I believe that a person is intelligent, but the collective society can behave like animals.

    If there was no God , I would still think that Homosexuality has bad implications.

    I don’t hate any homosexual, I have a cousin, friends, teachers etc.. who are homosexual and I don´t try to punish them, but that does not means that I encourage homosexuality and believe that is good for them.

    I realize now that without having the same premises, there can no be an agreement to the idea is OK or that is wrong Homosexuality, therefore, I just end up expressing my opinion and thinking behind this subject. BY THE WAY ! God Bless you all… I mean it. Oh and I’m not perfect nor you, so don’t hate us for thinking this way.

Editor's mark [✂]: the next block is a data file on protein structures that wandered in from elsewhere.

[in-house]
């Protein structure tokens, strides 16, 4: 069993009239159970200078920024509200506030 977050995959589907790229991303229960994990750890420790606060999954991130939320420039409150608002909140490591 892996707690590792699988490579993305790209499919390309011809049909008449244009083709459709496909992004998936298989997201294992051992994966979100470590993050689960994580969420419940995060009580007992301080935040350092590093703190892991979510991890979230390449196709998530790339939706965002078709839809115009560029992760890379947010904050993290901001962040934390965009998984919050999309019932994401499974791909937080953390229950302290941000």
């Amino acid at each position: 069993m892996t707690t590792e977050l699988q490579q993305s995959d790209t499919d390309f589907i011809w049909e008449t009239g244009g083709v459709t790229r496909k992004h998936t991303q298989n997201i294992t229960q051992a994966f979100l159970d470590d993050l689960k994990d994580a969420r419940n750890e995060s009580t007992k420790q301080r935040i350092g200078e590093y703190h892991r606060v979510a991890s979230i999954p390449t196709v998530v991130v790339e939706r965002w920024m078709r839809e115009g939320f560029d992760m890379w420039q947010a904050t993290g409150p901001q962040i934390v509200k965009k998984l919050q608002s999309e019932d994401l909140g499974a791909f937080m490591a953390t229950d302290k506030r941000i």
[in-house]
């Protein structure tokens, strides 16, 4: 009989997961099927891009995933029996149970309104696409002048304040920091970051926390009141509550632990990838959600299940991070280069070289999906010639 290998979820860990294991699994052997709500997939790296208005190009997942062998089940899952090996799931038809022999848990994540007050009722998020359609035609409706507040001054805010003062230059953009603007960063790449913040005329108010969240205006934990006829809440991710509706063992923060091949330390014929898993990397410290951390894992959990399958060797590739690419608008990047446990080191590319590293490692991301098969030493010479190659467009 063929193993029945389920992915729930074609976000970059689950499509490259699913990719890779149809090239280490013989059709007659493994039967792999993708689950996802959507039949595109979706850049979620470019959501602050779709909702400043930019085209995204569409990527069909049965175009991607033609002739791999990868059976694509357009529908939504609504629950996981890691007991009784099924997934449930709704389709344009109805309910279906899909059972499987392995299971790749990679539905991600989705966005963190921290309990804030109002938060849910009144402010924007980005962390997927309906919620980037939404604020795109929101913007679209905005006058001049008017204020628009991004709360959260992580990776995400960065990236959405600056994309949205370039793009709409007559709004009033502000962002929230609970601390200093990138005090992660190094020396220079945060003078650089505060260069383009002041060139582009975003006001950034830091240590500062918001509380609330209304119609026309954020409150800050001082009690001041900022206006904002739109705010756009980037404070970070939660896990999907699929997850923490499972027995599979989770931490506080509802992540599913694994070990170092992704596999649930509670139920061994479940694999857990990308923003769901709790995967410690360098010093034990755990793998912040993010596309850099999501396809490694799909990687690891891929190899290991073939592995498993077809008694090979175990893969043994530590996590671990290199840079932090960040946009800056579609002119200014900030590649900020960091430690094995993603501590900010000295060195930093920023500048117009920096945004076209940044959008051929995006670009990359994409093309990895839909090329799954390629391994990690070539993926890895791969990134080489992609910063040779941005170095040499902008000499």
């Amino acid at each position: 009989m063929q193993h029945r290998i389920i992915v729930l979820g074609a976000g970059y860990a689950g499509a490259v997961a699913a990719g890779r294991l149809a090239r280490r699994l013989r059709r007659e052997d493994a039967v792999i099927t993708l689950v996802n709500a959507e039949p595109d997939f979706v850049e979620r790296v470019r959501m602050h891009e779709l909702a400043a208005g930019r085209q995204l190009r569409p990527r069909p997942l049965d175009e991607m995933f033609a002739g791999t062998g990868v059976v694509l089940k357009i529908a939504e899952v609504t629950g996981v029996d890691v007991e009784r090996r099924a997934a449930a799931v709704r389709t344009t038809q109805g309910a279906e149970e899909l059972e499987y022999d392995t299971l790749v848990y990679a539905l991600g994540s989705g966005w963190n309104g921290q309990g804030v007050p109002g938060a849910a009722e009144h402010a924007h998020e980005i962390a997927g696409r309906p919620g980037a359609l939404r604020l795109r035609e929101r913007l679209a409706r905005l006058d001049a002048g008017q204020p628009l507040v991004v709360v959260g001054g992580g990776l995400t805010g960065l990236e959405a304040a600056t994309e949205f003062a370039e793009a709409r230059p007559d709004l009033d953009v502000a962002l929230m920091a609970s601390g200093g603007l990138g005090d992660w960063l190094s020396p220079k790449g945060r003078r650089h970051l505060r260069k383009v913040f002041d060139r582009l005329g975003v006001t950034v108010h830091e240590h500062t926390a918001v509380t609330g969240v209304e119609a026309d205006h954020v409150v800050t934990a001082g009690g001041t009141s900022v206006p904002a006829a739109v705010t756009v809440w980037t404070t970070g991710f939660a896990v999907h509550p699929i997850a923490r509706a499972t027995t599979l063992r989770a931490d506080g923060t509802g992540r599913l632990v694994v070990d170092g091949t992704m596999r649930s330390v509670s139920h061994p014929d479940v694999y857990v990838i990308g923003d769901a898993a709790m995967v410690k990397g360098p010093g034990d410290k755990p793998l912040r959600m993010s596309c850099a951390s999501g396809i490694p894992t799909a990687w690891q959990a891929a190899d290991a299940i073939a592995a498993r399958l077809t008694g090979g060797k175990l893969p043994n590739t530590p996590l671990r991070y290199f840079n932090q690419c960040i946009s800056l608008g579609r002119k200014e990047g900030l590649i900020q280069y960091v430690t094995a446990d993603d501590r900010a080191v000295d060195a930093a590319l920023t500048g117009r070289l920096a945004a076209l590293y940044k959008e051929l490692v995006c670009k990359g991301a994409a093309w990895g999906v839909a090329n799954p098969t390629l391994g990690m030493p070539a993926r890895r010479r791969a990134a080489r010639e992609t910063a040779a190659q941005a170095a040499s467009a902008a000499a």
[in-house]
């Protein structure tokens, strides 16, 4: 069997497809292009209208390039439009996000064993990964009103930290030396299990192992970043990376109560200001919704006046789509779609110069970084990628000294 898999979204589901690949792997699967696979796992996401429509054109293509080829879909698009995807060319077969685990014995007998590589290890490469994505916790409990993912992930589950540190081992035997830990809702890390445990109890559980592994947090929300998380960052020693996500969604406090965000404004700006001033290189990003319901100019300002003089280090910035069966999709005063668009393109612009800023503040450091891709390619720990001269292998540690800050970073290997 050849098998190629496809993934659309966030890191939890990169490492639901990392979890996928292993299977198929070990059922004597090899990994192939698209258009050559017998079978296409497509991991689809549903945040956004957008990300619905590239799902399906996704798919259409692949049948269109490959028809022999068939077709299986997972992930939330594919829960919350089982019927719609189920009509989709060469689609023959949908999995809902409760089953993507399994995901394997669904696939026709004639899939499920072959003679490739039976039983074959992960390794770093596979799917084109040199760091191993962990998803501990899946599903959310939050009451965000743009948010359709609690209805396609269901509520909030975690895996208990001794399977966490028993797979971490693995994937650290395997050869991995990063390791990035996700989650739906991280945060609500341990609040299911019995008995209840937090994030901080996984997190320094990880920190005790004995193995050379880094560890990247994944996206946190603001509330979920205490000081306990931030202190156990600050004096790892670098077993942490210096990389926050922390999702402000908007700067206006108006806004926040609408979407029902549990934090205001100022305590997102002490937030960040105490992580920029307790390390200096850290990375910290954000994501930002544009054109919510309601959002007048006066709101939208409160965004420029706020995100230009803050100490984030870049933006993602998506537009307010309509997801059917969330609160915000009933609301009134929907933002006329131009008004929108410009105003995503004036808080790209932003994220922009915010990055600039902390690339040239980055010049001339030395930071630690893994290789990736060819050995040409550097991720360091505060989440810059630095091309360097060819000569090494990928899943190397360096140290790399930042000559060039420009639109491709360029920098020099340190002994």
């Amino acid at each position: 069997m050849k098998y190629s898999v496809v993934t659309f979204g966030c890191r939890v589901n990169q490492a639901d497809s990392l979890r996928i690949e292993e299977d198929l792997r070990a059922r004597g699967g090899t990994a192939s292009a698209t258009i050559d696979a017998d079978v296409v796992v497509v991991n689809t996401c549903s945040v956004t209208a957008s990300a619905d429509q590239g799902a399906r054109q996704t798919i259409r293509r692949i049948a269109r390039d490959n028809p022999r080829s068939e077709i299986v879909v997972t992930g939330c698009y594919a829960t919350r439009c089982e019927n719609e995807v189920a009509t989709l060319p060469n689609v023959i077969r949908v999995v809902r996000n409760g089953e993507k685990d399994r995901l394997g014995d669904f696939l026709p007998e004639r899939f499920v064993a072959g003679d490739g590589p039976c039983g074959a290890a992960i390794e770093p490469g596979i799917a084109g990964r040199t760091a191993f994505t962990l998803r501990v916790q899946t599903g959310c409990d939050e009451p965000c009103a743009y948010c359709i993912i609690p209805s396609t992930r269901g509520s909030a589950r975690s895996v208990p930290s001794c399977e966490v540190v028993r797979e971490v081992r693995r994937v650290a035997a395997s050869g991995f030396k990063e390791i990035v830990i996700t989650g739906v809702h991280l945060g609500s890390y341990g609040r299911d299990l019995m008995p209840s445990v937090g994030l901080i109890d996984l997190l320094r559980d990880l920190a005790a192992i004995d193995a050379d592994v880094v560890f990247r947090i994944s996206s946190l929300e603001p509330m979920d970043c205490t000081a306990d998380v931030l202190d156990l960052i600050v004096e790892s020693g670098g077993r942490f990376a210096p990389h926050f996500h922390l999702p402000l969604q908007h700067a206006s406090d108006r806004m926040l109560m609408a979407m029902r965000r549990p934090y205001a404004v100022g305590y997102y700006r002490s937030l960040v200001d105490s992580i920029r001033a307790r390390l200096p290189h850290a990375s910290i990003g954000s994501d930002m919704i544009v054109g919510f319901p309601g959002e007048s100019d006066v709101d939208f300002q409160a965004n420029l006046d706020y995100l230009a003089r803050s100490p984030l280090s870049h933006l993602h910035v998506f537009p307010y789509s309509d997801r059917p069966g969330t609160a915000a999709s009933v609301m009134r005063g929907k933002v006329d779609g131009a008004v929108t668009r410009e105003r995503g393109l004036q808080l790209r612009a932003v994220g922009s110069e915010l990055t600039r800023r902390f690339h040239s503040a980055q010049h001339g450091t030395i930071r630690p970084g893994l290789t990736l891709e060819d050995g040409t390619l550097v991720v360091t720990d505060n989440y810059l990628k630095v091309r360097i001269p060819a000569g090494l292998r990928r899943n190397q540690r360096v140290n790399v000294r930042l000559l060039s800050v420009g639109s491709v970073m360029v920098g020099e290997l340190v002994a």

• Samiimas

    You don’t hate homosexuals in the exact same way these people don’t hate blacks:

    http://en.wikipedia.org/wiki/Christian_Identity

  • http://hoverfrog.wordpress.com hoverfrog

    JC, I do not see where in your post you explain why you think that being gay is wrong.

    This is where I come from when I make a moral decision: Does it cause harm? If it does then does the good outweigh the harm. If there is no harm done or the good outweighs the harm done then it is morally permissible. It is a pretty basic rule but I think you’ll agree that it is a sufficient starting point. Given that we don’t want to be hurt you could also look upon it as a variation of the golden rule too.

    With regard to homosexuality can you demonstrate a harm? You see I can and Hemant has explained it in his original post. By denying the equal treatment of gay people we cause harm to them, we restrict their freedoms and deny them the same love that is available to straight people.